Tel Aviv may only be 41.6 miles from Jerusalem, but it’s light-years away in terms of personality and posture. Even within its own city limits, Tel Aviv has nuances not found in other parts of Israel, where it’s far easier to get an immediate pulse on “what lies beneath.”
Being of Sound Body
Tel Aviv, which means “hill of spring,” is a fun city, a party city—a city with fabulous food and fetching physiques that even Conan could not help remark on as part of his hilarious special filmed in Israel. “Well, I’m talking to handsome Israeli #3,652 of the day,” Conan quips. Later, he points to yet another buffed guy and says, “This guy’s jacked … look at how jacked he is.”
It was a sight that repeated itself over and over as I traveled throughout the city. Gyms with names like “Sweat Star Gym” and “Dynamic Jim” are a going concern here—making me painfully aware of my own lack of well-defined muscles. (It does help that at age 18 everyone—male and female—is conscripted into the national army, which makes being of “sound mind and body” of life-saving importance.)
Apparently, this Tel Aviv body consciousness does not extend to middle-aged Israeli men on beaches. In another LOL moment during his Israel special, Conan grabs a loudspeaker, Israeli commando style, and blasts out the directive: “Will all Israeli men in Speedos please leave the area!” The look on one “guilty as charged” Israeli man’s face in response to Conan’s command was priceless!
These Haredim are not Hunks
As for the black-garbed orthodox and ultra-orthodox men (Haredim) who you’ll spy sporadically throughout the city (a lot less than in Jerusalem), well, one can only guess as to the state of their muscles hidden underneath those weighty, 18th-century-style religious garments. (“Regular” orthodox Jewish men don’t wear the long black “dresses” and fur hats.) My understanding is that for the Haredim at least, studying the Torah takes precedence over pumping iron—or pumping into Israel’s economy. That’s because the ultra-orthodox are exempt from military service and shun work to focus on religious studies—segregating themselves from the rest of society.
That being said, there’s been a recent trend of the Haredim’s younger generation joining the military, eschewing their elders beliefs that serving in the IDF (Israel Defense Forces) runs contrary to their being “wholly acceptable” unto Yahweh.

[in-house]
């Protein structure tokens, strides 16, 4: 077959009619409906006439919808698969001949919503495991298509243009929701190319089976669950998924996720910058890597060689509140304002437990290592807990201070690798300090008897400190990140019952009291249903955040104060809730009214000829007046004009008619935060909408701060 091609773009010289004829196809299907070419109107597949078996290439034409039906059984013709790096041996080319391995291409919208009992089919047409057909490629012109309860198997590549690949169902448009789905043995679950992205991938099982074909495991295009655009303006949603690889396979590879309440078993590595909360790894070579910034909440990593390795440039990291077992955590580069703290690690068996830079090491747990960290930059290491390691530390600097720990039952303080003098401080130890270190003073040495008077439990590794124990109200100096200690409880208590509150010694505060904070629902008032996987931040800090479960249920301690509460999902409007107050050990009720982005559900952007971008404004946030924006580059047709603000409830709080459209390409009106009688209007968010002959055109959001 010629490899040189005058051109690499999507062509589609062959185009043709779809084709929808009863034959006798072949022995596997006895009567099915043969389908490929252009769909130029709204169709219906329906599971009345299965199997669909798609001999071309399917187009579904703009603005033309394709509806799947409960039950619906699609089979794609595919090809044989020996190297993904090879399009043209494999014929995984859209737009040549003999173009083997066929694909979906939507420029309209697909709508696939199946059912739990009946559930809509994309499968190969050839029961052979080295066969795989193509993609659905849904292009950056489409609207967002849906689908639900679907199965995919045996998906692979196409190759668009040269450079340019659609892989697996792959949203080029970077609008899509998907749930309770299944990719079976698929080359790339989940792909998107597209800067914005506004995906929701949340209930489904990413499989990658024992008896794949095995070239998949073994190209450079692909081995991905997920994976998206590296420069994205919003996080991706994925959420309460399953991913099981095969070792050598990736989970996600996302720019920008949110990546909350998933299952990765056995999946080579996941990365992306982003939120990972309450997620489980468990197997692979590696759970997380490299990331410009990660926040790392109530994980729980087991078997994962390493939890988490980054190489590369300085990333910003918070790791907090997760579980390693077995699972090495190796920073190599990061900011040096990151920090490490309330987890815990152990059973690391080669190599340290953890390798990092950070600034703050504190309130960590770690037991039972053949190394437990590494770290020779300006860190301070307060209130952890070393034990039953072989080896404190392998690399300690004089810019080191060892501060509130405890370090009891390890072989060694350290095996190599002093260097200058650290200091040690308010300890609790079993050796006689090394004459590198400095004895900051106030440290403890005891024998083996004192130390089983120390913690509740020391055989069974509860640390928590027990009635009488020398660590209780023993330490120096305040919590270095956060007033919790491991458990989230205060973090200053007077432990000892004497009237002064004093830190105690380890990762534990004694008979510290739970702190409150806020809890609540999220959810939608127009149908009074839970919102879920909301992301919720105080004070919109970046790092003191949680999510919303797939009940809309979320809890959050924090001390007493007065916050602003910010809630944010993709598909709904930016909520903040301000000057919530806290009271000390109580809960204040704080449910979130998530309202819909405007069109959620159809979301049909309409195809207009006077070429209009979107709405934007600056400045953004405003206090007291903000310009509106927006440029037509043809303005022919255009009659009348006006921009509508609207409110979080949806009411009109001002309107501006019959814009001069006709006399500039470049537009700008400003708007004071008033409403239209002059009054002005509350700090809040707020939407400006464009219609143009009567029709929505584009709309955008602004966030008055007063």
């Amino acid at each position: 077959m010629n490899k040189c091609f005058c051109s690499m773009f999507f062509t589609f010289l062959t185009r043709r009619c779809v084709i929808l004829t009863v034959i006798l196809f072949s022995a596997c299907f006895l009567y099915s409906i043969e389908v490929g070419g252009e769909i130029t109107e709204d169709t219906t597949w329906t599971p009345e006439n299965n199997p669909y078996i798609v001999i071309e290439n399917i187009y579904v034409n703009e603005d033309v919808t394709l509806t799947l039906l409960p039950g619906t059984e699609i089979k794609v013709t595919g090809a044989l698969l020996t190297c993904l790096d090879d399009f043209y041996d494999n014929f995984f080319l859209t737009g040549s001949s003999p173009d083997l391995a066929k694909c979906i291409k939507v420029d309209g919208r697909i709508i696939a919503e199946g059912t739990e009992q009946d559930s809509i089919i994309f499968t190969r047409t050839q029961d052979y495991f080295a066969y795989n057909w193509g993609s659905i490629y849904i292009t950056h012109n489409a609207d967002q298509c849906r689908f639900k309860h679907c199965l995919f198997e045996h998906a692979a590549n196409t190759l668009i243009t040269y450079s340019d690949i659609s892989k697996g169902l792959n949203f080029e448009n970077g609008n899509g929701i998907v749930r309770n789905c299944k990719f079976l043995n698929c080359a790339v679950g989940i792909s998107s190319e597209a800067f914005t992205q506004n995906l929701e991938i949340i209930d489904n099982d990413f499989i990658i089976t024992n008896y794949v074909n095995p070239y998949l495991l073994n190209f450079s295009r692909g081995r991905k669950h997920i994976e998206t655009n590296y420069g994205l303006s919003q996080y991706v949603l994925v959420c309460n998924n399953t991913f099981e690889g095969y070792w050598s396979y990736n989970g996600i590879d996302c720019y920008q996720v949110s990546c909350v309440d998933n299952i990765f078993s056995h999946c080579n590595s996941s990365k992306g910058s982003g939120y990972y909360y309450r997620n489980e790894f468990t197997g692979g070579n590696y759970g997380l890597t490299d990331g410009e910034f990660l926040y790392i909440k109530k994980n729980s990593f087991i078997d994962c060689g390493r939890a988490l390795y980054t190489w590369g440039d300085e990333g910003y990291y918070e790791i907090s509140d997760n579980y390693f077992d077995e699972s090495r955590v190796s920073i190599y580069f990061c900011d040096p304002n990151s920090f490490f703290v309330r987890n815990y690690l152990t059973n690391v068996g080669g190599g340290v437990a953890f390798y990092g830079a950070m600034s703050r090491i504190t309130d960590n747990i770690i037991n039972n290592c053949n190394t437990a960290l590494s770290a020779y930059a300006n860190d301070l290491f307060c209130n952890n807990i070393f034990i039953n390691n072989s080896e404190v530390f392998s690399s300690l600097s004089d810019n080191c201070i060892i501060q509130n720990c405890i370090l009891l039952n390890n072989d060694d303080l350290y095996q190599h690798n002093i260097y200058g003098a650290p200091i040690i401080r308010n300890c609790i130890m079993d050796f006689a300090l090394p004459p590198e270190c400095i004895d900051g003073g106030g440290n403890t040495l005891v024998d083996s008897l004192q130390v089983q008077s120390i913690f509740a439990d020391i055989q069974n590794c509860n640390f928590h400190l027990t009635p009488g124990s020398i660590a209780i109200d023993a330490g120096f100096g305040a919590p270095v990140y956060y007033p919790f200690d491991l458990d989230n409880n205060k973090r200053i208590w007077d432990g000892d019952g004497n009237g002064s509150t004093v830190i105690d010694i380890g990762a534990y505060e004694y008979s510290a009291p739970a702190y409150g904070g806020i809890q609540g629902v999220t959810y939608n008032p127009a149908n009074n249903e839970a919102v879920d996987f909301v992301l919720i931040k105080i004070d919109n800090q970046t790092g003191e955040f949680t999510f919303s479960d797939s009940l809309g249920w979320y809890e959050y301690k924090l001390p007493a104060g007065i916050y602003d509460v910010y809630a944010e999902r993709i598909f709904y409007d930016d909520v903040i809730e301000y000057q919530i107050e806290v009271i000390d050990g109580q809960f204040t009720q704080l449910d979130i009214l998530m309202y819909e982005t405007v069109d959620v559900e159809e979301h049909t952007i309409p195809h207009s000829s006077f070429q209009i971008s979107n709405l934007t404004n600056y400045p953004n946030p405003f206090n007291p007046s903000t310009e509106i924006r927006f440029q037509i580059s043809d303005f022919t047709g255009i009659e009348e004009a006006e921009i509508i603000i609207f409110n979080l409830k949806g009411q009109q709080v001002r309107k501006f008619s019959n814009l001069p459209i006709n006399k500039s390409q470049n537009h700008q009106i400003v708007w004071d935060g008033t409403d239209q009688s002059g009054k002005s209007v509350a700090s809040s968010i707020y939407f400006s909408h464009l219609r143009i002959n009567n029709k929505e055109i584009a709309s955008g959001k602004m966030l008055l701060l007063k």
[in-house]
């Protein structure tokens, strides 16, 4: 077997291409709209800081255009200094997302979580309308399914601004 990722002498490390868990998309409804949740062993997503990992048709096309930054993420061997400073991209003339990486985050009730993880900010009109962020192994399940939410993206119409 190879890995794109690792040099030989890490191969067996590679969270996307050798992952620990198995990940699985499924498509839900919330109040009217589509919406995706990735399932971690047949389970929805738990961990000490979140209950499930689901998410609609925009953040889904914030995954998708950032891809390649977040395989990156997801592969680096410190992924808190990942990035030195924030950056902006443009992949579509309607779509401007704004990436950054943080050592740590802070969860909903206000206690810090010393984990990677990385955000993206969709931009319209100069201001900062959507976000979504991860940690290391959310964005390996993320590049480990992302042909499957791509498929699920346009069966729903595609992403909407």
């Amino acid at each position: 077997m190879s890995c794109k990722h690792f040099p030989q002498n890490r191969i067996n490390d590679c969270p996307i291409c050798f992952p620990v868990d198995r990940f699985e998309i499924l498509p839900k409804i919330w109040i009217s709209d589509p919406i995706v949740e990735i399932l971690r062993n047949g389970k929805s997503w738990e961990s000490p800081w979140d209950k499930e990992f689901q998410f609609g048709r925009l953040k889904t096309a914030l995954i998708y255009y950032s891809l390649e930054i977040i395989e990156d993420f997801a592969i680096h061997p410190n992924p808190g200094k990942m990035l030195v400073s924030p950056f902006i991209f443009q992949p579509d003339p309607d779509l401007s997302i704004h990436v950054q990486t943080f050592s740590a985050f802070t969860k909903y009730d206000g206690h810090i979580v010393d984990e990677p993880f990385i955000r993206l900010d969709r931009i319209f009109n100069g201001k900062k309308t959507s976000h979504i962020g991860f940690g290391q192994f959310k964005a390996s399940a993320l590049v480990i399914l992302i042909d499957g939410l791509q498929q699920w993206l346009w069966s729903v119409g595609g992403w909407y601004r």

To get somewhat philosophical about this issue …
That explains, in a nutshell, the tension in Israel between the secular and non-orthodox Jews and the Haredim. The former group feels that every Israeli should share the national burden of defending their homeland. This isn’t a religious or political stance, but a purely practical one.
No matter what your opinions are about the whole Israel and Palestinian issue, my take is this: When you’re a tiny country surrounded by enemies on all sides, “discretion is the better part of valor,” and that means preparing yourself, if able-bodied, to fight. Piety is all well and good, but it’s hardly a holy thing to benefit financially from of your fellow citizens’ labor as they risk their lives to keep you safe while isolating yourself in a “holier than thou” bubble. Without casting aspersions on any particular belief system (I’m a person of deep faith myself), self-imposed isolationism always runs the risk of making you seriously deluded. And it certainly doesn’t help cultivate love for your fellow citizens. Some would say that it’s also a convenient way to mask cowardice, a huge impediment to winning people over to your cause or beliefs. But that’s another subject for another time—and a different blog.
From Buildings to Bodies
Departing from the subject of good citizenry and buffed bodies, I’ll move on to buildings. Being a lover of architecture, particularly art deco, mid-century and modernistic design, I was thrilled to find so many buildings in Tel Aviv designed in the Bauhaus style. For the uninformed, Bauhaus was a German art school operational from 1919 to 1933 that combined crafts and the fine arts—later becoming one of the most influential currents in modern design. The Bauhaus had a profound influence upon subsequent developments in art, architecture, graphic design, interior design, industrial design and even typography.
I wish I had snapped more photos of these cool buildings, but my time in Tel Aviv was limited. Next time … in Tel Aviv. (Look for Tel Aviv: Part 2 this week.)
That’s it for now … Part II to be posted on Tuesday.